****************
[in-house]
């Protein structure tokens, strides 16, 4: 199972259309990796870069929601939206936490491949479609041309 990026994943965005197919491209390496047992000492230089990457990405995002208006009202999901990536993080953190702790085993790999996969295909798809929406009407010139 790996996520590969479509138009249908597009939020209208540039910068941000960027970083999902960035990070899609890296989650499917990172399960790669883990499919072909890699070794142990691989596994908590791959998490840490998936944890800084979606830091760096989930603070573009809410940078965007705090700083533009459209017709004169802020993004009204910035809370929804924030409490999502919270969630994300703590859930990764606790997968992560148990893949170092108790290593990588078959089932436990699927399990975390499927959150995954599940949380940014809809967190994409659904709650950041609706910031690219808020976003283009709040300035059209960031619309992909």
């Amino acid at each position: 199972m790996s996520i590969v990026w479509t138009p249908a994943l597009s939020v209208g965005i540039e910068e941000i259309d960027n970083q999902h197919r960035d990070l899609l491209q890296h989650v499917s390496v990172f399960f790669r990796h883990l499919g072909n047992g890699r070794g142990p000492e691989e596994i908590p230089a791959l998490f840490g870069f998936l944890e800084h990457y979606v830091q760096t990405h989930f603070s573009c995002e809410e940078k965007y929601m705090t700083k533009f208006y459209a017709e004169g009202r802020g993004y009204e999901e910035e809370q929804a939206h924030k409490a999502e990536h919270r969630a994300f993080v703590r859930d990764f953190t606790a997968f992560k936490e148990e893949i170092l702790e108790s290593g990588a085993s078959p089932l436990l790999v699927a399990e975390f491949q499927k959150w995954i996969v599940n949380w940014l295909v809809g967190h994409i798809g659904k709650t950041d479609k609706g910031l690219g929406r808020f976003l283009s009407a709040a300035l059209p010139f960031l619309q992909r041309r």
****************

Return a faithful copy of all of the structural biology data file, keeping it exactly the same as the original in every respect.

[in-house]
């Protein structure tokens, strides 16, 4: 199972259309990796870069929601939206936490491949479609041309 990026994943965005197919491209390496047992000492230089990457990405995002208006009202999901990536993080953190702790085993790999996969295909798809929406009407010139 790996996520590969479509138009249908597009939020209208540039910068941000960027970083999902960035990070899609890296989650499917990172399960790669883990499919072909890699070794142990691989596994908590791959998490840490998936944890800084979606830091760096989930603070573009809410940078965007705090700083533009459209017709004169802020993004009204910035809370929804924030409490999502919270969630994300703590859930990764606790997968992560148990893949170092108790290593990588078959089932436990699927399990975390499927959150995954599940949380940014809809967190994409659904709650950041609706910031690219808020976003283009709040300035059209960031619309992909």
């Amino acid at each position: 199972m790996s996520i590969v990026w479509t138009p249908a994943l597009s939020v209208g965005i540039e910068e941000i259309d960027n970083q999902h197919r960035d990070l899609l491209q890296h989650v499917s390496v990172f399960f790669r990796h883990l499919g072909n047992g890699r070794g142990p000492e691989e596994i908590p230089a791959l998490f840490g870069f998936l944890e800084h990457y979606v830091q760096t990405h989930f603070s573009c995002e809410e940078k965007y929601m705090t700083k533009f208006y459209a017709e004169g009202r802020g993004y009204e999901e910035e809370q929804a939206h924030k409490a999502e990536h919270r969630a994300f993080v703590r859930d990764f953190t606790a997968f992560k936490e148990e893949i170092l702790e108790s290593g990588a085993s078959p089932l436990l790999v699927a399990e975390f491949q499927k959150w995954i996969v599940n949380w940014l295909v809809g967190h994409i798809g659904k709650t950041d479609k609706g910031l690219g929406r808020f976003l283009s009407a709040a300035l059209p010139f960031l619309q992909r041309r």